My amazing VIP clients inspired this topic. All of them are highly intelligent people with big hearts who want to make a difference in the world. I’m so honored to help them get there.

I’ve noticed 4 distinct ways they and other coaches sabotage themselves.

The first thing to realize is that these 4 things are human, understandable, forgiveable and can be overcome. They are likely life long habitual patterns so it makes sense they would show up when creating a coaching business.

The second thing to realize is that these 4 things can be massive roadblocks to the things you most want:

So let’s uncover what these 4 pitfalls are and the simplest way to lift yourself out of them so you can coach, earn well and thrive!

As I share these 4 ways coaches sabotage their success, I invite you to let your business cure you of these things. Having your own business is beautiful territory for overcoming core issues and evolving into your full potential.

The #1 Thing That Holds Coaches Back From Success

… is perfectionism.

Perfectionism comes from deep roots, like …

It’s poignant stuff that deserves compassion.

I would guess that half of the coaches I’ve met have perfection in their way. I did too!

When I first started my coaching business I was weighed down by the idea that if I took extra care with everything (that’s an understatement), people would like me, or at least, they wouldn’t criticize me.

My mom, bless her heart, was super critical. In many ways, this helped me find out what I was good at. But I internalized her critical nature and used it to beat myself up.

Do you know what I mean?

I did Internal Family Systems work with a therapist focusing on the workbook called Parts Work by Tom and Laurie Holmes. I love the parts work and IFS modality!

My therapist encouraged me to quickly draw sketches of the characters in my head that speak the loudest and drive my feelings, thoughts and actions. One of those loud characters was THE JUDGE and it didn’t really surprise me that it represented my mom.

Raising awareness about that internalized character helped me to negotiate with The Judge inside and learn that good enough is far better than perfect.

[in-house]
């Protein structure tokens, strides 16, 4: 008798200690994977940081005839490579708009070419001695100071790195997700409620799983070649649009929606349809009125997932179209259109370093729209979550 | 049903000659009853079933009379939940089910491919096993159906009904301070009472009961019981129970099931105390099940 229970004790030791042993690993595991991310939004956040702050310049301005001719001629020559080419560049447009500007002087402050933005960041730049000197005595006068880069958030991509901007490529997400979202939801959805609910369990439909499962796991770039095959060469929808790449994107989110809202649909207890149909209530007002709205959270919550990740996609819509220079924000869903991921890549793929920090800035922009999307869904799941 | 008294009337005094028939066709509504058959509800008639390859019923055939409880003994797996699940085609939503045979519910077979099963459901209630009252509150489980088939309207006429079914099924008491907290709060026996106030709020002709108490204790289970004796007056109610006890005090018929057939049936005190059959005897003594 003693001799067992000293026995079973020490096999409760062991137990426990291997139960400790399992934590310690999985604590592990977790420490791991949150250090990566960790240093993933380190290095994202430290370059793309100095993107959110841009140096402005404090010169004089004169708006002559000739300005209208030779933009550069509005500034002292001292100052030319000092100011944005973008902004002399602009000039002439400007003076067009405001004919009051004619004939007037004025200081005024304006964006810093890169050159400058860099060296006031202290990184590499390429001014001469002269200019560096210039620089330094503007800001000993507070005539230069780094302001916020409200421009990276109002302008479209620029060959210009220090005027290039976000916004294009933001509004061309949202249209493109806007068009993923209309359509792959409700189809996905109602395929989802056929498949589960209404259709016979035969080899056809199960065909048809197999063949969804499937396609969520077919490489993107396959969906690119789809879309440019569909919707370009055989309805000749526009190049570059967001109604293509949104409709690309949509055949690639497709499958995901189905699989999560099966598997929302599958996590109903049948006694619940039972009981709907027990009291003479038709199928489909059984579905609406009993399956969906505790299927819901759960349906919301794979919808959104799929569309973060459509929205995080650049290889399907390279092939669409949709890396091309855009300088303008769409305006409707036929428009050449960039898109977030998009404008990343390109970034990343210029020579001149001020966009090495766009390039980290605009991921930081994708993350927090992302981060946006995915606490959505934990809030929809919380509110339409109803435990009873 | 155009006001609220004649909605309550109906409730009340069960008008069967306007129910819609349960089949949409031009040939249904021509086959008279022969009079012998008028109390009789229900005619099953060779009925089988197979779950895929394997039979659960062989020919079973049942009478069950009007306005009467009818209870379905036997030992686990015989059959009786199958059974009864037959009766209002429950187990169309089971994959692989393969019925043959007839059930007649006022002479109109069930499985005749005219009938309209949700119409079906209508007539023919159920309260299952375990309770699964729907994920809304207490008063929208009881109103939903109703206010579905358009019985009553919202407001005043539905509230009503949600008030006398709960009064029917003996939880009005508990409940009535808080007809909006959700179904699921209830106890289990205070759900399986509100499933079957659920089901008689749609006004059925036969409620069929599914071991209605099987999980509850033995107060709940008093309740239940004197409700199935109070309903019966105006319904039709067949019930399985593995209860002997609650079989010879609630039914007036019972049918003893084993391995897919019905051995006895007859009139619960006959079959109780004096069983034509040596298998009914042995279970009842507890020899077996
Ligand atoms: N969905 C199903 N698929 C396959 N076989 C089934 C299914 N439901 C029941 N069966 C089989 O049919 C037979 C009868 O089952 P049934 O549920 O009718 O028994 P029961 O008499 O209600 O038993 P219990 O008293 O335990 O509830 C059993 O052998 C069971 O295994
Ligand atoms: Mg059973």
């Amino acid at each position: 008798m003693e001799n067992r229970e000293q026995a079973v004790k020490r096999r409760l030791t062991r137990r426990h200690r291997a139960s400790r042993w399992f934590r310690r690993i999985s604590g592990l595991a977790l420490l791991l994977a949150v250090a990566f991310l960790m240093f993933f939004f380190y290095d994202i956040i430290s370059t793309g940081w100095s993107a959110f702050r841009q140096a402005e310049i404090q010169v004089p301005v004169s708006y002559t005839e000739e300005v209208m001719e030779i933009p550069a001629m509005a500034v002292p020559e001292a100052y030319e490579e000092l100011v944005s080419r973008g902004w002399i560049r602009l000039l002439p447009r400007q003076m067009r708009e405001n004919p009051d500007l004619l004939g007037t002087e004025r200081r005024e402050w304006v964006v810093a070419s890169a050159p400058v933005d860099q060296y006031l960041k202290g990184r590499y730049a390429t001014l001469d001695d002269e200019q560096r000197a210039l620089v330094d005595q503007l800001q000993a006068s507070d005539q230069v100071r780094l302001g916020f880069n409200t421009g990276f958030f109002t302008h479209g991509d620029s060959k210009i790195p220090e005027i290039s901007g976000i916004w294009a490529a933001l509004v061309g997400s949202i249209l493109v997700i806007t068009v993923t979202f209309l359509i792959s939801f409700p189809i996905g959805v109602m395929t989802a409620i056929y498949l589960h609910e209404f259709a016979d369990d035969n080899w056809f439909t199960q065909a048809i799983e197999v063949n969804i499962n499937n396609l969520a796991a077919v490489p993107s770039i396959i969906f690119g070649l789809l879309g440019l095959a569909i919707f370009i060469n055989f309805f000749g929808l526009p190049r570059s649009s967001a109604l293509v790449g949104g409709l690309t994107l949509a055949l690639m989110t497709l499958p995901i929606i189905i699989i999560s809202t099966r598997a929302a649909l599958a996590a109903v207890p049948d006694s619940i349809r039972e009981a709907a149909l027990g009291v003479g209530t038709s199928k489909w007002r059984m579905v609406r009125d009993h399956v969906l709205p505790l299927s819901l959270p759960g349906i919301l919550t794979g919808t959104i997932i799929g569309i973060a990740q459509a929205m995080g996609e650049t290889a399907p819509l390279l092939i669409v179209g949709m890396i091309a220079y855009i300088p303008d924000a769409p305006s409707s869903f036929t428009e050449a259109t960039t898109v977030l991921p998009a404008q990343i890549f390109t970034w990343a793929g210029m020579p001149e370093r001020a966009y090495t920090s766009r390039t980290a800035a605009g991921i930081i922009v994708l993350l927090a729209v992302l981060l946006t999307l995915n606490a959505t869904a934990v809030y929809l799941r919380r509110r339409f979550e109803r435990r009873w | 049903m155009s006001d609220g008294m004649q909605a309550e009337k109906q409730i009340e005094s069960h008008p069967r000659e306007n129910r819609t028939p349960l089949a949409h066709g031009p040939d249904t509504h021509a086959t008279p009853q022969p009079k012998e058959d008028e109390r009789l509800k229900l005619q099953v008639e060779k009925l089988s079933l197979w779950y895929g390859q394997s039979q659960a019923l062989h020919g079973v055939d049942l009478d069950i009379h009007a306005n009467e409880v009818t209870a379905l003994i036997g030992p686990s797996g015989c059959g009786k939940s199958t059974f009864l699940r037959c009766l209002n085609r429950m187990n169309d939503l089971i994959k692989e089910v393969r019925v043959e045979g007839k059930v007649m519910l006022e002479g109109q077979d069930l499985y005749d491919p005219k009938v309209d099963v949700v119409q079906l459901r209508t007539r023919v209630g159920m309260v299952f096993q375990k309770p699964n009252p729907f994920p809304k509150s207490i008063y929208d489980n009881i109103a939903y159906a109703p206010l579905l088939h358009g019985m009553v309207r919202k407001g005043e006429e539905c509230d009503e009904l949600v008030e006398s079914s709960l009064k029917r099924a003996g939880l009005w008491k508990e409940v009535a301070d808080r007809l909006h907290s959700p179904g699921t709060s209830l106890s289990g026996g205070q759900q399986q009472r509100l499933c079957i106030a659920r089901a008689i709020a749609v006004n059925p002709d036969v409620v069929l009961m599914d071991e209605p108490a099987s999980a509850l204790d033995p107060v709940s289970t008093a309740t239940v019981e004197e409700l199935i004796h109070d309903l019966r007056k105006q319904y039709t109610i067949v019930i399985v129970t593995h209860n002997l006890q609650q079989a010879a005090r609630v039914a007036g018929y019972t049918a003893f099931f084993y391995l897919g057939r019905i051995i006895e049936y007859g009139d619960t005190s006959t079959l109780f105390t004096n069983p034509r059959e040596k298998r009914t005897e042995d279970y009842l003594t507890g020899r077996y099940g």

What’s your story that has you trying to be perfect?

Whatever it is, I know for sure that moving past it will help you in life — especially with your coaching business.

Don’t get me wrong. Attention to detail can be a good thing. High standards can be a good thing. But, as I found out, too high of standards can postpone your success and make you inaccessible to clients.

Perfection will not help you:

The old mantra of perfection is — “If I’m perfect, I won’t get hurt.”

The new mantra is — “Get to good enough and move on.”

It’s a powerful reframe.

Perfectionism is a block to your authentic self. And being your authentic self is what helps you find success in your coaching business.

#2 Impatience Derails Coaching Business Progress

Impatience is a subtle way of self sabotage, and I think, a subset of perfectionism. Pushing too hard, jumping the gun, expecting too much too soon – all of these things can derail you from the path you really want to be on.

For some coaches, impatience has them quit and way too soon.

The old mantra of impatient is – “I should be there by now.”

The new mantra is — I’m growing incrementally on this journey.”

I encourage you to be where you are on that development path as a coach and business owner. Keep moving forward incrementally at a reasonable pace. Allow yourself to grow and reach your goals organically.

Do challenge yourself to learn, to try new things, to get out there. Just don’t push the river. Flow.

#3 Going it Alone in Your Coaching Business is Lonely and Misguided

This may be hard to believe … successful people ask for help. Often.

I’m a self sufficient person. But I know when I’m out of my depth. In 20+ years of my own business I have reached out for and also sometimes invested highly in smart support.

The old mantra of not asking for help is — “I should be able to do this myself.”

The new mantra is — “Asking for help is smart.”

If you are stuck for more than a day on something, ask yourself:

How will struggling on my own help me or hinder me?

You are likely to experience less stress and get where you want to go faster if you seek support. Sometimes, consulting a friend or colleague is enough. Sometimes paid expert guidance is the best approach.

#4 Charging Too Little is the Ultimate Roadblock to Coaching Success

Something inside you wanted more for your life than working for someone else. And, some part of you wants to feel proud of yourself for running a successful business, earning a living that feeds your heart and soul.

If you keep your pricing low, you say ‘NO’ to achieving those dreams while you sit there and long for it. You have put the emergency break on your forward movement.

Charging too little is a way of keeping yourself small. I did this too at first until I realized that if I didn’t charge more I could not keep my business running.

The old mantra is — “If I don’t charge much I won’t be rejected.”

The new mantra is — “If I value myself everyone wins.”

A sad story … I knew an amazing coach. Her spirit was so big and bright. She easily attracted clients, served them well and they loved working with her.

But because she didn’t charge enough she had to go get a job.

Having the job sucked the energy out of her business. If only she had significantly raised her fees and started that way, she would have earned more. She wouldn’t have needed the job, which distracted her from what she wanted most.

Listen to Episode 191 Low Pricing Could Kill Your Coaching Business.

Charging too little fees is something you can easily and instantly remedy. It’s a just do it moment. And, I promise you, once your raise your fees and own your value, you’ll never go back to undercharging again because you’ll see the cascade of positive things that comes from that for you and your clients.